Tuesday, March 22, 2011

R & R Under the Sea

Yap:  March 16 & 17, 2011

Our working trip to Yap actually took place during Spring Break.  Since we were supposed to be off-work, we decided to take a couple of days to see just why this dot on the map is also one of the world's most sought after dive locations, a place that makes lots of people's "bucket list."  While it is true that 90% of dive tourists have no idea about the society beyond the walls of the dive resort, it is also true that 90% of the people living outside the dive resort have no idea exactly what lies underneath the water surrounding their island.  There is no way to describe it, so pictures will have to do.  By way of introduction, Yap is known for its Manta Rays, huge, graceful creatures flowing through the water without the slightest concern about the divers gawking at them as they glide by.  Spanning fourteen feet across in some cases, they stop in certain spots to let the little wrasse (fish) clean the accumulated plankton off their massive bodies.  Sometimes appearing in a line-up called a "Manta Train," they form an elaborate mating ritual as one-by-one, they float above diver's heads as if traveling through liquid space.  It is truly an amazing sight, but so was everything we share with you in the following slide show.

Saturday, March 19, 2011

Yap: Making Connections

March 14, 2011
Tuesday was the day to put on my dive program coordinator's hat, and meet Yap's legendary Bill Acker. If it weren't for Bill, Yap would only be a tiny dot on an enlarged map of Micronesia (“tiny islands”). Bill came here in the seventies as a Peace Corps worker and couldn't get Yap about of his head. He returned here, and basically discovered the scuba industry, making Yap world famous for its manta rays (you also may have heard of Yap as the island of stone money, but that's another story). Bill was very open to our school's very unique dive-training program which is intended to certify dive masters who can get solid employment back in their home islands. We had a great chat. He introduced me to his dive shop manager, Jan, who along with everyone I've met among his 85 employees, is very interested in what we're doing. Bill would love to employ more Micronesian dive professionals.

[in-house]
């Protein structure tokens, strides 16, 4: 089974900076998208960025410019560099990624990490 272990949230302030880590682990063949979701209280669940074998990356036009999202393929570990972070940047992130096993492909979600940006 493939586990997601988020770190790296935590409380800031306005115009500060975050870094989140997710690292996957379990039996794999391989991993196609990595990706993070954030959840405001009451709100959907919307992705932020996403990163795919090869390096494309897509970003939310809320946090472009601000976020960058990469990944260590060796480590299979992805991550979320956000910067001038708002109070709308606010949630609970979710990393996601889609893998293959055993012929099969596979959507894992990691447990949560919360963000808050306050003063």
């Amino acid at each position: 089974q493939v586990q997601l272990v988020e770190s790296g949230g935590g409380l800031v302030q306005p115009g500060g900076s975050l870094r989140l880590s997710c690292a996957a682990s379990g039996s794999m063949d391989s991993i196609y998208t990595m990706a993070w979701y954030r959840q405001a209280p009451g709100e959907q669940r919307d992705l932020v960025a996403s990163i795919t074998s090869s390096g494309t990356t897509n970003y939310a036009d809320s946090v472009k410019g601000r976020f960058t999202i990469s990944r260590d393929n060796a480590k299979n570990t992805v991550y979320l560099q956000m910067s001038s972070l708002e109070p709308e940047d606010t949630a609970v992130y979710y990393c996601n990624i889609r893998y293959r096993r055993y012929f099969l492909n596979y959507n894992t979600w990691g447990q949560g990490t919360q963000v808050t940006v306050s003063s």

Bill's Dive Resort

One doesn't always do things by appointment here, so after meeting Bill, we decided to try to find a woman who we heard was trying to find Karyn (few people seem to have phones). It seems that she dropped by the PIU teaching facility saying she heard there is a woman here who is a counselor and specializes in working with victims of sexual abuse. Her interest revolves around her work running a woman's center for victims of domestic violence and sexual abuse. In true island-style, no one seemed quite certain where the facility was located, until we were finally directed to a building that was surely the one. Surely it wasn't, but close! This was the building the women's center had originally planned on using but is now being used for a daycare. While Karyn was inside trying to get the location straightened out, she noticed an announcement instructing parents to make sure they get their kids immunized for mumps due to the recent outbreak (we forgot that mumps even existed!). A moment later, Karyn detected a little five-year-old Yapese boy watching her. He crept closer and closer and then gently put his little brown hand on her white leg as if overtaken by curiosity at how white skin must feel. Taking comfort from her mumps inoculation, Karyn reached out her hand so he could touch her; instead, he took her hand like they were going to take a walk together – too cute, just like the rest of the little ones staring at these strange white apparitions with wide brown eyes. By the way, later we finally found the woman's center . . . and it was closed. Not to worry, we've got a couple more days.

After a quick visit to the ESA restaurant to grab our once-a-day meal, I made my way back to the apartment, and Karyn went straight to the PIU teaching facility to use the internet.